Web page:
Though not in the way you’d expect (from the BBC):
“Falling television sets have injured nearly 200,000 children in the US over 20 years, a study has found. Most injuries were not serious, and only 2.6% required hospital admission, the study in the journal Pediatrics says. But the injury rate has climbed substantially for these accidents, it says.
It’s funny how we’re often most frightened by the most unlikely of events, but at the same time we ignore the more probable threats that exist.
Take the example of sharks: without a doubt more people are scared of sharks than of vending machines. However, the numbers show that more people are killed every year while getting a Pepsi than fighting off Jaws. And of course there is the fear of flying. This remains a common phobia despite the fact that we’re are far more likely to die on the way to the airport than in the plane itself.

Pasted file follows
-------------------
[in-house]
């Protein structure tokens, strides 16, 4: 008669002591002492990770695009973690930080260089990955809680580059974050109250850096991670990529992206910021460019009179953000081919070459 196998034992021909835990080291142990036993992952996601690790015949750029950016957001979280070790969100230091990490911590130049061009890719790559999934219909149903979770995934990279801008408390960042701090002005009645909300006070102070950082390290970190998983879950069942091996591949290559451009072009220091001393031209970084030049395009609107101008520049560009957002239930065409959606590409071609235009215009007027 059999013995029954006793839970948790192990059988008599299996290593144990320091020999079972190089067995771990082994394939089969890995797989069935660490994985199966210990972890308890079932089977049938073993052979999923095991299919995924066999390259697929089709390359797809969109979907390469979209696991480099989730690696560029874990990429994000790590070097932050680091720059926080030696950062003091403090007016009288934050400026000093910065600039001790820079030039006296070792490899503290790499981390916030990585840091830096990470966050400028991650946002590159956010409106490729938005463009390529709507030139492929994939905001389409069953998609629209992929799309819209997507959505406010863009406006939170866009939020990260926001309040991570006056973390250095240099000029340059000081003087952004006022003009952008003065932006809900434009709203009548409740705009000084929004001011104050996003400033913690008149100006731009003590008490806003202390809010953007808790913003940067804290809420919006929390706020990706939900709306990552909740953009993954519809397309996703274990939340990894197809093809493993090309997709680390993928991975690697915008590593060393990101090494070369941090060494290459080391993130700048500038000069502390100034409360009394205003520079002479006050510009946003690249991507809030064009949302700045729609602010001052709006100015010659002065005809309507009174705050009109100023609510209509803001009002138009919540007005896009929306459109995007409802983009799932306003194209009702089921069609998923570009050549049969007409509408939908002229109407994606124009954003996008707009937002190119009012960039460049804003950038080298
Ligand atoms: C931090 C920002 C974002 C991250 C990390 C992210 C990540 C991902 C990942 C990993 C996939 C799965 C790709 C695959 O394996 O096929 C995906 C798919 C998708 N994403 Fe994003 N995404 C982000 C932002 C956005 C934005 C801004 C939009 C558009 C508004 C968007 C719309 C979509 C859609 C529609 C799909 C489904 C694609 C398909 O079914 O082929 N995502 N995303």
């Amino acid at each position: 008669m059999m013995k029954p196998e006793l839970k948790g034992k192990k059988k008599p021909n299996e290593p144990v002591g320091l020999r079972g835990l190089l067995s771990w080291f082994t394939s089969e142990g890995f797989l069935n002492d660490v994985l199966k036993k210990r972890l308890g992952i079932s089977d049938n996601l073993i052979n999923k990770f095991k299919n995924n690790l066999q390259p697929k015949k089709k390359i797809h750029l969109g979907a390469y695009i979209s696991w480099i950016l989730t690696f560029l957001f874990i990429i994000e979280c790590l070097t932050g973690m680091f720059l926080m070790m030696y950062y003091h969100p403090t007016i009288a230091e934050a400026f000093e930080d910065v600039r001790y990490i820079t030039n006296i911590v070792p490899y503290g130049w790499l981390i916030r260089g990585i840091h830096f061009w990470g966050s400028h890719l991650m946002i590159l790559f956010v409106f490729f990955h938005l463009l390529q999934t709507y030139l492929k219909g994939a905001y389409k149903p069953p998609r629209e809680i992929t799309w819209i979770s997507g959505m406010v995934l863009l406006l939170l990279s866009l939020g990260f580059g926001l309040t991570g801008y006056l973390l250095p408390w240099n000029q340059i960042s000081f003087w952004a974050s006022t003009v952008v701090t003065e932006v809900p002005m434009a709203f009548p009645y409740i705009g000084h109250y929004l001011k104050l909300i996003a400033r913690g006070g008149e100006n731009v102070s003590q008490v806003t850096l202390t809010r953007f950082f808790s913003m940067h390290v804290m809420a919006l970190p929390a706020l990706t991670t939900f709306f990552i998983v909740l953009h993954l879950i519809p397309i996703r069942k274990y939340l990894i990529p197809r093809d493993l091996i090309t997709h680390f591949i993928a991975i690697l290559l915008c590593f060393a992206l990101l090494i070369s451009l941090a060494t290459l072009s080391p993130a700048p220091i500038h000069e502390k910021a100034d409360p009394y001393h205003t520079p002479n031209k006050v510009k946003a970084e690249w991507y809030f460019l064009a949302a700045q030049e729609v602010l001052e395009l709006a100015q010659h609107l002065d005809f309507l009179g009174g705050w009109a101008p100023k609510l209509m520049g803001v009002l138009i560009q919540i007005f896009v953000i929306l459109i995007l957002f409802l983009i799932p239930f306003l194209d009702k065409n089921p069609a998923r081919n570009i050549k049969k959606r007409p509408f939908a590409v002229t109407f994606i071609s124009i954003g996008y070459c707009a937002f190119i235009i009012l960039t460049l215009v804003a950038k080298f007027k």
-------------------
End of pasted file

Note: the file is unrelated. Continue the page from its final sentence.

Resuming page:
It’s important to keep in mind that the way we feel often lacks a rational basis. Economics tell us that people discount the future, meaning that $5 dollars today is worth more in our minds than $5 dollars tomorrow. So things that can kill us today (like plane crashes and terrorist attacks) provoke more of a response than things that can kill us far into the future (like cancer and heart disease).
It takes a conscious effort to override this natural discounting, but being able to put the future in the proper perspective allows us to lead happier and healthier lives both now and in the long run.